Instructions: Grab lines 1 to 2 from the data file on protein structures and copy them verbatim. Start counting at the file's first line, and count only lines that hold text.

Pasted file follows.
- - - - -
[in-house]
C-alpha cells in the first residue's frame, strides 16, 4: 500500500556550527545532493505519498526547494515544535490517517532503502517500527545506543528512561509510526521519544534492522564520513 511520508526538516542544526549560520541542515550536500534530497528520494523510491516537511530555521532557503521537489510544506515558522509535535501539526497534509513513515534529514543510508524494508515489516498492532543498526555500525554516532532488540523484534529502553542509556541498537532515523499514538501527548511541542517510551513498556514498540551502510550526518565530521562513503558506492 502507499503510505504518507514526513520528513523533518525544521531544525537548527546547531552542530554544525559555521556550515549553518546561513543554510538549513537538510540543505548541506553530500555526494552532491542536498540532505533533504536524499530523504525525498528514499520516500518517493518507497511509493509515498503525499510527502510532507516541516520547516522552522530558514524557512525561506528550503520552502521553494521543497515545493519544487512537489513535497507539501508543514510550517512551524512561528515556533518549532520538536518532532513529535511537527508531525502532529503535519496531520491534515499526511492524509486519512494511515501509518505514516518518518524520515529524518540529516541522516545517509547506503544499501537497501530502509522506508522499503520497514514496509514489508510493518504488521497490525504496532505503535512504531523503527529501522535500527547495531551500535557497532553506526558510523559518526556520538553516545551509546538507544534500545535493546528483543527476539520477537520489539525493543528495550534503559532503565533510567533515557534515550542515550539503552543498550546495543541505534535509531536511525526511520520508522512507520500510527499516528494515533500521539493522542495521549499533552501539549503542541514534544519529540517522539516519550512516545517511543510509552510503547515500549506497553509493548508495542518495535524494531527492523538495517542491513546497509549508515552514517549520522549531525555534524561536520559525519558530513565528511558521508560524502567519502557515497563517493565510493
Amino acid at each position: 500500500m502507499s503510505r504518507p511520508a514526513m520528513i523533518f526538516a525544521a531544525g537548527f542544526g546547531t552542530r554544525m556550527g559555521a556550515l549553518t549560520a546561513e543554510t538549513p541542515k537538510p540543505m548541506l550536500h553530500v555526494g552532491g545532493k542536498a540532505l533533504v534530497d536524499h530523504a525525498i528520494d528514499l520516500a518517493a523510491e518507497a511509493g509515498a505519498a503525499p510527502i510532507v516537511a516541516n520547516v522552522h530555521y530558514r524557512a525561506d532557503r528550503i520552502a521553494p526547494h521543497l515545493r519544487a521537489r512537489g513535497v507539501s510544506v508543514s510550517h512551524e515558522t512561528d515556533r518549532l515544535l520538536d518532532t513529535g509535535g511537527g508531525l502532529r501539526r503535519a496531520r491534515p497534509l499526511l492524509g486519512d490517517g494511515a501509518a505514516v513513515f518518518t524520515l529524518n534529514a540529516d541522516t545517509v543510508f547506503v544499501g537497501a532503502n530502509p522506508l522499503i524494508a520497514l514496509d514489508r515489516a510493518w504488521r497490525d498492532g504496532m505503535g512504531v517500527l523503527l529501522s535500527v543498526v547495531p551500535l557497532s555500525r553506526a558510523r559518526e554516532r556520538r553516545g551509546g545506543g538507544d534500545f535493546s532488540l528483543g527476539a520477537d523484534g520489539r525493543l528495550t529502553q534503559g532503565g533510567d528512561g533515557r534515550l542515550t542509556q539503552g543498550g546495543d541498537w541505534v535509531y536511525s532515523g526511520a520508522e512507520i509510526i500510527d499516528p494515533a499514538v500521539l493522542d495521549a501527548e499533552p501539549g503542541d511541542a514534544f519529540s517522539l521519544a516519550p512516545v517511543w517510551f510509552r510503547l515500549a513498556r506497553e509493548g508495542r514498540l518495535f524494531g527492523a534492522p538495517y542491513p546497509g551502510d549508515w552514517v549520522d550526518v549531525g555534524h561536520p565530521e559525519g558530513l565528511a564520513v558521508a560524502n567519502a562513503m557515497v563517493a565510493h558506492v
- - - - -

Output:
[in-house]
C-alpha cells in the first residue's frame, strides 16, 4: 500500500556550527545532493505519498526547494515544535490517517532503502517500527545506543528512561509510526521519544534492522564520513 511520508526538516542544526549560520541542515550536500534530497528520494523510491516537511530555521532557503521537489510544506515558522509535535501539526497534509513513515534529514543510508524494508515489516498492532543498526555500525554516532532488540523484534529502553542509556541498537532515523499514538501527548511541542517510551513498556514498540551502510550526518565530521562513503558506492 502507499503510505504518507514526513520528513523533518525544521531544525537548527546547531552542530554544525559555521556550515549553518546561513543554510538549513537538510540543505548541506553530500555526494552532491542536498540532505533533504536524499530523504525525498528514499520516500518517493518507497511509493509515498503525499510527502510532507516541516520547516522552522530558514524557512525561506528550503520552502521553494521543497515545493519544487512537489513535497507539501508543514510550517512551524512561528515556533518549532520538536518532532513529535511537527508531525502532529503535519496531520491534515499526511492524509486519512494511515501509518505514516518518518524520515529524518540529516541522516545517509547506503544499501537497501530502509522506508522499503520497514514496509514489508510493518504488521497490525504496532505503535512504531523503527529501522535500527547495531551500535557497532553506526558510523559518526556520538553516545551509546538507544534500545535493546528483543527476539520477537520489539525493543528495550534503559532503565533510567533515557534515550542515550539503552543498550546495543541505534535509531536511525526511520520508522512507520500510527499516528494515533500521539493522542495521549499533552501539549503542541514534544519529540517522539516519550512516545517511543510509552510503547515500549506497553509493548508495542518495535524494531527492523538495517542491513546497509549508515552514517549520522549531525555534524561536520559525519558530513565528511558521508560524502567519502557515497563517493565510493